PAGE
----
Stepping into secondary school - lessons from a Year 11

Updated: Jul 27


We asked a secondary school pupil, who has recently finished his GSCEs to think back to when he first started at secondary and give us his advice for making the transition. Here's what he said:


Moving to Secondary school is a sharp and abrupt change for most kids and it's understandable that they'll be nervous, I definitely was. Here are a few things I wish someone had told me at the time.


Homework


The daunting monster of ‘homework’ is something that sounds a lot worse than it actually is. In my panicked 12 year old head I assumed homework would mean 1000 word essays or tapestry length maths worksheets all due the next day however it's far less intimidating than that.


Teachers only rarely set homework and when they do it's going to be manageable amounts of work that's recapping whatever was done in class that day. As well as that it will often be well-over a week before it is due.


Some advice I would give is to select a single day of the week to complete whatever is set after school. This makes the workload manageable and means you never get overwhelmed by homework, it can also stop procrastination which is always very tempting when there is a lot to do.



Teachers and Discipline


Perhaps it's just the rosy kaleidoscope of childhood, but primary school teachers always seem like nice people. That feeling tends to fade as you hit adolescence and consequently secondary school teachers can appear slightly meaner. I remember dreading the thought of new teachers and strict rules all of which seemed far too ‘grown-up’ for me to handle.


I wish I could have been reminded that there's no expectation of sudden maturity and that it's fine to still want to be a child for a while as it can all feel like everything is moving too fast. The teachers are not expecting perfection so it's important just to remind your tween that the teachers, the rules and the school will be as friendly as they were before.



In fact, if you ask me, the teachers are the best part of secondary school. All the weird and eccentric adults in the area seem to work at their local secondary school and it becomes one of the best aspects of the secondary experience.


Friends from primary school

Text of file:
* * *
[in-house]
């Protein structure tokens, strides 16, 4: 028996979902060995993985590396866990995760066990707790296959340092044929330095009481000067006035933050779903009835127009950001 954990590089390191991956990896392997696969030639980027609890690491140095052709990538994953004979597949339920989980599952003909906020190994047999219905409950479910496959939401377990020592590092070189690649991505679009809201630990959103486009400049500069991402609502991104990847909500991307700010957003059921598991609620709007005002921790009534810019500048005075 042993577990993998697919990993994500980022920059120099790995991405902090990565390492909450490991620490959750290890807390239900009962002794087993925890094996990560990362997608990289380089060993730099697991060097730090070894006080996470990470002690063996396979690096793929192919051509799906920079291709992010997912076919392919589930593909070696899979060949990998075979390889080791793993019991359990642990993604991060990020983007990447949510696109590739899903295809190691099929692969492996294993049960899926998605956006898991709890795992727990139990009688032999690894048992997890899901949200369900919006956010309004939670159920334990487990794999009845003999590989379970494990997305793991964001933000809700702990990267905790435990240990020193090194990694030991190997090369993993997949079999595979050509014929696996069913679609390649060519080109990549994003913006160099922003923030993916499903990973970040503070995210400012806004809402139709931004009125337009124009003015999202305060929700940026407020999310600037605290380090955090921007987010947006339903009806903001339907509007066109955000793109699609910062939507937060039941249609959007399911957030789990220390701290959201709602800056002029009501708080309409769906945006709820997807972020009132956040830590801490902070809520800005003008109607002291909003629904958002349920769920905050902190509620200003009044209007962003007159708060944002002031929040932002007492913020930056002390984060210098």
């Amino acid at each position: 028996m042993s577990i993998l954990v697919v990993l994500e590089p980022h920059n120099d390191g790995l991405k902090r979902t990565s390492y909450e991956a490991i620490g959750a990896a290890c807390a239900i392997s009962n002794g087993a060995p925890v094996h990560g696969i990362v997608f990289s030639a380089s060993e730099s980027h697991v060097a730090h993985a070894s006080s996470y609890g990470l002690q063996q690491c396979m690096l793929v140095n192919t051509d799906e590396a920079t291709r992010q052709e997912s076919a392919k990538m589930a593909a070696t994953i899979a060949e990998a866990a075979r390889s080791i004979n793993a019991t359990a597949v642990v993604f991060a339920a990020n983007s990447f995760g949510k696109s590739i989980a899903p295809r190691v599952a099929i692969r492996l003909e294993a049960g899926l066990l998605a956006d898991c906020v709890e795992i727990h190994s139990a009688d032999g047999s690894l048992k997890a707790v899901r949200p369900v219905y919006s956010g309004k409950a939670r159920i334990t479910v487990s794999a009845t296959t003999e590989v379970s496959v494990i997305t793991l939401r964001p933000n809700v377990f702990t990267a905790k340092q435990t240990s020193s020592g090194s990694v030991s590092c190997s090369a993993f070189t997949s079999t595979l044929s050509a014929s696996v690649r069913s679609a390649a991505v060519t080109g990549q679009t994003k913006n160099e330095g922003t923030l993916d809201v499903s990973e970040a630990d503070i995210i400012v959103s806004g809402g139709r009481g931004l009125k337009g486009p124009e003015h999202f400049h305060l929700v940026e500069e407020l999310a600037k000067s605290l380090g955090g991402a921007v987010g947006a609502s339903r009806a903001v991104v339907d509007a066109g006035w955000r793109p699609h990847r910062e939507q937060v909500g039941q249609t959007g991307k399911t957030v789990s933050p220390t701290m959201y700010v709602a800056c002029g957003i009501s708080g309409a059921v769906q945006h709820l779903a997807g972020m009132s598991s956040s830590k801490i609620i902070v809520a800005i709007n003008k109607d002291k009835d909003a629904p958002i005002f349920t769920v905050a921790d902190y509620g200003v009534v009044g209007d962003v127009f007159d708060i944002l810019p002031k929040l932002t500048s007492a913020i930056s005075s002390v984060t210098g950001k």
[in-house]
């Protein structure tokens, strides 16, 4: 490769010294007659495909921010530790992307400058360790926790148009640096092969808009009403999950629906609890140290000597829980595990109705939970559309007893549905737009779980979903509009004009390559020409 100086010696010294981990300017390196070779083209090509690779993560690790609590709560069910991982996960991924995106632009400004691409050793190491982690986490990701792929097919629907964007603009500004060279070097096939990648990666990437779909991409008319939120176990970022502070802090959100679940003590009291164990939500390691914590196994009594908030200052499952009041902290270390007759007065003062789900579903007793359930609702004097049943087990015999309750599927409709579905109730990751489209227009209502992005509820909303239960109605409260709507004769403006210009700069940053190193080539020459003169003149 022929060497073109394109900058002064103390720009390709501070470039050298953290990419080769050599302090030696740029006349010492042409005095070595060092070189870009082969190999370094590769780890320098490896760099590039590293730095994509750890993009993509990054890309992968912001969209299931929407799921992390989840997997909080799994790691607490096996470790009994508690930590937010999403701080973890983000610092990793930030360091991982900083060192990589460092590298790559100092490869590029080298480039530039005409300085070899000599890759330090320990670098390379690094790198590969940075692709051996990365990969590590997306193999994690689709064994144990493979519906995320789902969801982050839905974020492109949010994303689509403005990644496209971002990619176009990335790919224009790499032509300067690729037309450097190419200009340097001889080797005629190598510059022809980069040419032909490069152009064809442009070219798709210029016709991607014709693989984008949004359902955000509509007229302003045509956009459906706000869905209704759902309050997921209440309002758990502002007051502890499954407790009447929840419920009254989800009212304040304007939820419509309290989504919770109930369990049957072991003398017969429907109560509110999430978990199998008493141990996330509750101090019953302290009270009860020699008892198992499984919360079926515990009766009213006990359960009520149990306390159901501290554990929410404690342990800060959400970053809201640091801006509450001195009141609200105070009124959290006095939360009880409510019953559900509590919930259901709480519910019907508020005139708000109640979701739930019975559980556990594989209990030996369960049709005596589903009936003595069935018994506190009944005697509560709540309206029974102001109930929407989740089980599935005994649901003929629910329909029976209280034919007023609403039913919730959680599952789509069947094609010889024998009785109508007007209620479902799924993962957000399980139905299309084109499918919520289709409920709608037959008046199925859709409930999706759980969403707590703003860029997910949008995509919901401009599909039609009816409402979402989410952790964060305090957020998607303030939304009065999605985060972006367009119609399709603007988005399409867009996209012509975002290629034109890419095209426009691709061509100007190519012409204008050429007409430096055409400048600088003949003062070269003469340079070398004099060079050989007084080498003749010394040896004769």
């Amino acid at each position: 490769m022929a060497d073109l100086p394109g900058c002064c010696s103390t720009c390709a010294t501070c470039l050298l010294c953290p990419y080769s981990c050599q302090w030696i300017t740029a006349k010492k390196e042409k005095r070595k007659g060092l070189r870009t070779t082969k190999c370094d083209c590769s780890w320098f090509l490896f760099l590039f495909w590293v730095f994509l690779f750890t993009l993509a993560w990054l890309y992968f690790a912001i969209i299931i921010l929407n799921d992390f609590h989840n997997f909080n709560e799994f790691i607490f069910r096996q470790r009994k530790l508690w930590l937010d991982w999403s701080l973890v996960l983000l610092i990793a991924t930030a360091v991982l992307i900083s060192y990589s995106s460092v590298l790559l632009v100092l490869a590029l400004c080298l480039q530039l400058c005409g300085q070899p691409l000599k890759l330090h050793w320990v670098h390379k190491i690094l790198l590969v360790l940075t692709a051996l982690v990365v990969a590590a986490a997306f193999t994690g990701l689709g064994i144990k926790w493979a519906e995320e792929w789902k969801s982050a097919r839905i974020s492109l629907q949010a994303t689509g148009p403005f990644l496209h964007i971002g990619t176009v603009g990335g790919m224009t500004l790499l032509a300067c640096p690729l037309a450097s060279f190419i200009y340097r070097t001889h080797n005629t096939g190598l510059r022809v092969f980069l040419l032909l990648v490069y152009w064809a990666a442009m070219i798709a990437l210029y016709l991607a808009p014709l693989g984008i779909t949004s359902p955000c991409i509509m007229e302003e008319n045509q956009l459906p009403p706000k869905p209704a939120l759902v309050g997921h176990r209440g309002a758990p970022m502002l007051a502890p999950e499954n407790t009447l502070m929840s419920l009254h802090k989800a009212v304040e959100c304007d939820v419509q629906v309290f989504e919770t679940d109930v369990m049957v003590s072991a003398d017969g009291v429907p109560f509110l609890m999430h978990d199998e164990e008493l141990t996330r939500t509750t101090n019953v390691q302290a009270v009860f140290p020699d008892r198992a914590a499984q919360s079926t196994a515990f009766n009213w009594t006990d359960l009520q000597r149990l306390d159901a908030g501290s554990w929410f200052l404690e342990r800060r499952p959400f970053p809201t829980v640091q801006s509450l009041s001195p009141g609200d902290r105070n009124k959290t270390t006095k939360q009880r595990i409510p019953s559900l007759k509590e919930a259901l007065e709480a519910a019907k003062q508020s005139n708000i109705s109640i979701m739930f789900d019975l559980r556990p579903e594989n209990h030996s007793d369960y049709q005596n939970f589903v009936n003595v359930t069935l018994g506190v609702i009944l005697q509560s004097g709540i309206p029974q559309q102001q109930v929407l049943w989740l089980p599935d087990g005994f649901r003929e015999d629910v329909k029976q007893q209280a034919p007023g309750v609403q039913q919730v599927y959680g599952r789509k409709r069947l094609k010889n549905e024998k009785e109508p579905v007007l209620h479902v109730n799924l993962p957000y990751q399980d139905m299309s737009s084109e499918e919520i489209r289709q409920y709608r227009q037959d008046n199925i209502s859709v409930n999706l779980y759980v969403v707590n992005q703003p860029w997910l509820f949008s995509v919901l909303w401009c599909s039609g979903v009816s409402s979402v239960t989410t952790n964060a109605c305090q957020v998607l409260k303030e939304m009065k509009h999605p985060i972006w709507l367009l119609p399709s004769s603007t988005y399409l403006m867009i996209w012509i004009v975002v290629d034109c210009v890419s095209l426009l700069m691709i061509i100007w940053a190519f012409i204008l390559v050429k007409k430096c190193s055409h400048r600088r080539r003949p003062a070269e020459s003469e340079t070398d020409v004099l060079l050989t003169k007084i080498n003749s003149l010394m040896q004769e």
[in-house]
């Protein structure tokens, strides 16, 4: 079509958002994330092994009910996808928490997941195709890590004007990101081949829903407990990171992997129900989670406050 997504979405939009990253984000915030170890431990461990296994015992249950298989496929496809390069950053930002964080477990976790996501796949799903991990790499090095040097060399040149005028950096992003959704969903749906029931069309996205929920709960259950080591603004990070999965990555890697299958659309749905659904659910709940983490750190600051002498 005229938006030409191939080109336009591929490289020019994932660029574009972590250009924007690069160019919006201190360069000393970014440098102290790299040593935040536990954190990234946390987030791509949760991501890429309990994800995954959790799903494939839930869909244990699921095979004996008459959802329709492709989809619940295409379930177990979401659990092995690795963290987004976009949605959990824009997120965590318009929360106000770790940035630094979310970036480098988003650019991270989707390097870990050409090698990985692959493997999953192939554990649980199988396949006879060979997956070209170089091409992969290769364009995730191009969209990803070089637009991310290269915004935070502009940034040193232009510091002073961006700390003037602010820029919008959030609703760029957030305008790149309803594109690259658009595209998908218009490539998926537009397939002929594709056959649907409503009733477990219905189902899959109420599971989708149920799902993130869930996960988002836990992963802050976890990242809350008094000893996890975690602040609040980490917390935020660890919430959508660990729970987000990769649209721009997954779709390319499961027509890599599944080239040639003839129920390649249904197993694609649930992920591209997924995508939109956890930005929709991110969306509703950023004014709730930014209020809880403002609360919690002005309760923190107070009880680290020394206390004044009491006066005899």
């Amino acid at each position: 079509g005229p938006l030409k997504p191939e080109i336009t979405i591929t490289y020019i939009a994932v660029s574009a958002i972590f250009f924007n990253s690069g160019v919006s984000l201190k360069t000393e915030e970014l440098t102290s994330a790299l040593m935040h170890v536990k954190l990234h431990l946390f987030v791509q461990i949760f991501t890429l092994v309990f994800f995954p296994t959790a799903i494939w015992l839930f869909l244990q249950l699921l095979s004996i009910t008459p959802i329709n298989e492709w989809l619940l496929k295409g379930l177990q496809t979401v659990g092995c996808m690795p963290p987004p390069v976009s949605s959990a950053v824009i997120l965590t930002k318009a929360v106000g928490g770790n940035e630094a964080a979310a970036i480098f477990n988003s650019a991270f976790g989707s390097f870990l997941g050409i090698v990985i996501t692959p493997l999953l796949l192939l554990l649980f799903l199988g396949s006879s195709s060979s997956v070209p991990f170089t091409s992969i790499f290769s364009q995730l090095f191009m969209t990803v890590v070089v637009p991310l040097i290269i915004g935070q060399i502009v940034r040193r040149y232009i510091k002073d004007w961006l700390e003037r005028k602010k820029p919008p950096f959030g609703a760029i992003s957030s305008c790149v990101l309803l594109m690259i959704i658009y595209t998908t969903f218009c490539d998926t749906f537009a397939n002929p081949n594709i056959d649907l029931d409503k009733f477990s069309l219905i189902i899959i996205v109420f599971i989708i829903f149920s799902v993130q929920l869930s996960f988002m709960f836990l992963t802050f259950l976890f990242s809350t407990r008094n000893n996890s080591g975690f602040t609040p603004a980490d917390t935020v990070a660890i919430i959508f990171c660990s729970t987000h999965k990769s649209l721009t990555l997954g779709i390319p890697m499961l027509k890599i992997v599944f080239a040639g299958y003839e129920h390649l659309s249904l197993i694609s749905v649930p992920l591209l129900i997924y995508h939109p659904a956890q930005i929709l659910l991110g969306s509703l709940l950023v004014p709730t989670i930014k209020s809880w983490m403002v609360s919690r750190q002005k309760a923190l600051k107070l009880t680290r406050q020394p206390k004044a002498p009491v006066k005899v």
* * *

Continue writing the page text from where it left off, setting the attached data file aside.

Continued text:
When I was about to join secondary school, what I was worried about above all was the thought that I would drift from my old primary school friends . That can sound like a depressing sentence at first but unfortunately it's just what happens. However I was worried that it would be an immediate and uncontrollable thing, that one day they would be there and the next day they would be gone and out of reach.


Of course that's not what happens, I would see my old classmates in lessons or at lunch or after school. But ultimately you make new friends and before long it feels like you never even went to primary school.


My advice for you tween on making new friends in year 7 would be to try and remember how nervous everyone else will be and how eager to talk to someone they are. A little top-tip would be to chat to the person sitting next to you in class, you never know, they might become your best friend.



Here are a few helpful tips to show your tween!


● If you feel like you're behind on your homework or revision then go to the library during lunchtime and try to catch up on it.


● Pick a single day of the week to try and do as much homework as possible so that it never becomes too big to handle.


● People can be nervous about being in a new school, so if you see someone on their own then go over and say ‘hello’, what's the worst that can happen?


● Don't feel like you have to get on social media just because other people are, it's entirely your decision whether or not you want to be online.


● It really is fine to ask for help when you don't understand something in a lesson, after all, that's the whole point of school.


● If you get lost in the school - which can happen a lot even when you've been going there for five years - don't be scared to just ask an older student for directions.


● This may sound stupid, but don't be nervous. You'll feel completely at home within three weeks!



I hope some of this has helped as much as it would have helped me because the change from primary school to secondary shouldn't be as stressful or worrying as it sometimes can be.


Contributor: Joe, aged 16, recently completed GCSEs and about to do his A-levels.


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